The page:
Wheeler DC, Stefánsson BV, Jongs N, Chertow GM, Greene T, Hou FF, McMurray JJV, Correa-Rotter R, Rossing P, Toto RD, Sjöström CD, Langkilde AM, Heerspink HJL; DAPA-CKD Trial Committees and Investigators. Effects of dapagliflozin on major adverse kidney and cardiovascular events in patients with diabetic and non-diabetic chronic kidney disease: a prespecified analysis from the DAPA-CKD trial. Lancet Diabetes Endocrinol. 2021 Jan;9(1):22-31.

Macdougall IC, White C, Anker SD, Bhandari S, Farrington K, Kalra PA, McMurray JJV, Murray H, Tomson CRV, Wheeler DC, Winearls CG, Ford I; PIVOTAL Investigators and Committees. Intravenous Iron in Patients Undergoing Maintenance Hemodialysis. N Engl J Med. 2018;380(5):447-458.

Lv J, Zhang H, Wong MG, Jardine MJ, Hladunewich M, Jha V, Monaghan H, Zhao M, Barbour S, Reich H, Cattran D, Glassock R, Levin A, Wheeler DC, Woodward M, Billot L, Chan TM, Liu ZH, Johnson DW, Cass A, Feehally J, Floege J, Remuzzi G, Wu Y, Agarwal R, Wang HY, Perkovic V; TESTING Study Group. Effect of Oral Methylprednisolone on Clinical Outcomes in Patients With IgA Nephropathy: The TESTING Randomized Clinical Trial. JAMA. 2017;318:432-442


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Causes, progression and complications of CKD

Professor Ben Caplin

Ben Caplin leads a team which aims to further understand the causes and consequences of chronic kidney disease (CKD). The group have a particular focus on endemic nephropathies in low- and middle-income countries (LMICs). Our current work includes:

Endemic nephropathies

Globally, most CKD occurs in the elderly, and in those with diabetes and cardiovascular disease but there is now increasing recognition of forms of progressive kidney injury which are not due to known causes, with devastating effects on the working-age populations of Central America and South Asia. The common clinical features of this syndrome, termed CKD of undetermined cause (CKDu) are impaired kidney function in the absence of diabetes, atherosclerotic vascular disease, evidence of primary glomerulonephritis or structural abnormality.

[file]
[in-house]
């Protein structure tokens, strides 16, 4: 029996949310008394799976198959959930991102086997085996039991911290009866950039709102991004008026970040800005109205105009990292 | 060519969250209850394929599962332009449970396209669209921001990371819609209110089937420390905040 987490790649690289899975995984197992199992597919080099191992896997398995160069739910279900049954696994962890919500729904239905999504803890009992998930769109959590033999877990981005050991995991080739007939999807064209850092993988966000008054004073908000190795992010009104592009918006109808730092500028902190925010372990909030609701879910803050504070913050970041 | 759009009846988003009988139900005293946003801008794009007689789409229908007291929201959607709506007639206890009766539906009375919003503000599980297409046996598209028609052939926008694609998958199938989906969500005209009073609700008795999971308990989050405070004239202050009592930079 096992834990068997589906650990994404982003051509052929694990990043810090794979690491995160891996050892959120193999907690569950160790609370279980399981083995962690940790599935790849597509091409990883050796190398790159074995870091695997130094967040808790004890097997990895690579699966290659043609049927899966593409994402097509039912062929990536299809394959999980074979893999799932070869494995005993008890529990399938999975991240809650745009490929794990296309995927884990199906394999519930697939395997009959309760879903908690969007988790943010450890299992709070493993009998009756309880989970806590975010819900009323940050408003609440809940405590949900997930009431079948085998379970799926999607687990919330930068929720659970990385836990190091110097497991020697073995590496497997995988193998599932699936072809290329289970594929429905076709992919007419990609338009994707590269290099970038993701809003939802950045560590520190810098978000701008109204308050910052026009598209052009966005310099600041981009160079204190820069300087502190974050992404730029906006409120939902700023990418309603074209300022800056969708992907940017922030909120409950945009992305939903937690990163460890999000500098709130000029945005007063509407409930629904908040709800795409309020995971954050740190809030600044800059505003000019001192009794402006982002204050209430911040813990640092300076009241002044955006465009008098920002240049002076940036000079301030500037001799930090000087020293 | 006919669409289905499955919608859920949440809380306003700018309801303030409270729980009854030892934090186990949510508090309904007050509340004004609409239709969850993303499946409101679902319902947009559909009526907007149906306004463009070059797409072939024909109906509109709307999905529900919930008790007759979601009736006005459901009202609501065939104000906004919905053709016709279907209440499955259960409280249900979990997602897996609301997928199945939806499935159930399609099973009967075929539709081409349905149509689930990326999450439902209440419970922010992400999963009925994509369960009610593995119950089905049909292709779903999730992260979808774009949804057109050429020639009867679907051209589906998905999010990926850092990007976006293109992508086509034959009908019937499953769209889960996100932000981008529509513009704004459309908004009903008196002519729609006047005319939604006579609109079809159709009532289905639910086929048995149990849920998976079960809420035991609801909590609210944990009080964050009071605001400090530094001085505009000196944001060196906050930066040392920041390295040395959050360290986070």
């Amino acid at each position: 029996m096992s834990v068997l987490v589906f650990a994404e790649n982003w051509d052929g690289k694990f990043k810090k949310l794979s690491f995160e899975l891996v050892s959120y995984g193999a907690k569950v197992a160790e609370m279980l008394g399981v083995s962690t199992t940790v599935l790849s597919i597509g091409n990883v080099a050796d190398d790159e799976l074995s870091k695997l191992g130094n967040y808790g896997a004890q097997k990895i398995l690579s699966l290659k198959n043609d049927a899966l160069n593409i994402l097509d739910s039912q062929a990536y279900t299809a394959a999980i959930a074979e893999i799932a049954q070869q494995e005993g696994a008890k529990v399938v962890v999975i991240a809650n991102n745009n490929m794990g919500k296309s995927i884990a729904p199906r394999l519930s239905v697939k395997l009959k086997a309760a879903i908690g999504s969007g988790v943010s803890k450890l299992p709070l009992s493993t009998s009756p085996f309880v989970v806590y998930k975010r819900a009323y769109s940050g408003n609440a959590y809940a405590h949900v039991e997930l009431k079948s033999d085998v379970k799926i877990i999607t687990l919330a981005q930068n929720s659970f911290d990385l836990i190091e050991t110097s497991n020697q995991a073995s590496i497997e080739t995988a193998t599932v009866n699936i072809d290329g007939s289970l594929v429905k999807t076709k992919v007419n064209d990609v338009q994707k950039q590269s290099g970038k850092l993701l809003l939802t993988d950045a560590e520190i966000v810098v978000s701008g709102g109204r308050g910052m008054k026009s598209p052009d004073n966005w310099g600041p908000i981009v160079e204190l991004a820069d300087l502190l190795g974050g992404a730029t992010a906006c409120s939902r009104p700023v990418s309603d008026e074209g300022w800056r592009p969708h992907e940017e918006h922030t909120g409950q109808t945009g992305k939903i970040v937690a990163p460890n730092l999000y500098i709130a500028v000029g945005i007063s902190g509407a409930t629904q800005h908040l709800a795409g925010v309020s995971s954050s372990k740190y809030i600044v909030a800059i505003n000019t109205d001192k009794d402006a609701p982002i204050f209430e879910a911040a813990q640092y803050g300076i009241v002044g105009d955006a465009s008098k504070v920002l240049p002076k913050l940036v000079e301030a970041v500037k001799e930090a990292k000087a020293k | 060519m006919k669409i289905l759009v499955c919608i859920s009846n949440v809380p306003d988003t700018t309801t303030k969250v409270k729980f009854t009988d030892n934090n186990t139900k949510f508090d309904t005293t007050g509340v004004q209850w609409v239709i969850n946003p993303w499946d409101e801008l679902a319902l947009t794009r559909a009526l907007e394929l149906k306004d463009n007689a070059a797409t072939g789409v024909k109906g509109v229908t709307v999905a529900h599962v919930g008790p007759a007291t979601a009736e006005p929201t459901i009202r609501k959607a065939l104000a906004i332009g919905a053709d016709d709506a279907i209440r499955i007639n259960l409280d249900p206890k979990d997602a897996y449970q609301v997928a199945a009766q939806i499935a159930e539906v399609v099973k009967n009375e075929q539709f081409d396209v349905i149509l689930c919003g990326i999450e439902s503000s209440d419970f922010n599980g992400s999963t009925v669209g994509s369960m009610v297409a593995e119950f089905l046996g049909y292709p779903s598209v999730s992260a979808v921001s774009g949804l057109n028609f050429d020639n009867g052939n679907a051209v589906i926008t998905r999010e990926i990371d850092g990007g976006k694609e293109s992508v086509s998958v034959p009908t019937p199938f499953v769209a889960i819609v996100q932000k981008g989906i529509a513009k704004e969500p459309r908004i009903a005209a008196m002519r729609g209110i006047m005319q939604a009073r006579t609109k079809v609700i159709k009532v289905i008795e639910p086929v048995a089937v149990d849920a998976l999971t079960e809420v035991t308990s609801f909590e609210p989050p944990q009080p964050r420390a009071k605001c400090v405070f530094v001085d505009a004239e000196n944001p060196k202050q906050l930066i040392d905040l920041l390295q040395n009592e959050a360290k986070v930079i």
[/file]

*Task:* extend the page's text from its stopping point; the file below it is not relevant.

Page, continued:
Studies aimed at finding the cause of CKDu in Central America

In collaboration with the team at  the National Autonomous University of Nicaragua, Leon (UNAN-Leon), we lead a longitudinal cohort study which has recruited the (initially) unaffected young adult population of eleven communities at-risk of CKDu in Northwest Nicaragua (where the condition is termed Mesoamerican Nephropathy). The study has reported loss of kidney function which is without parallel at a population level with almost one-in-ten young men losing over 15% of kidney function (from a normal baseline) per year. The fact that women were also affected but at lower rates suggests there may be a key occupational element to disease. This work aims not only to describe the natural history and risk factors for disease but also provide a unique biobank of samples captured contemporaneously with the earliest signs of kidney decline in those affected. We are exploring a number of genetic and other ‘omic’  approaches in these samples, in parallel with in vitro mechanistic studies to gain insight into disease aetiology (in collaboration with Professor Jill Norman).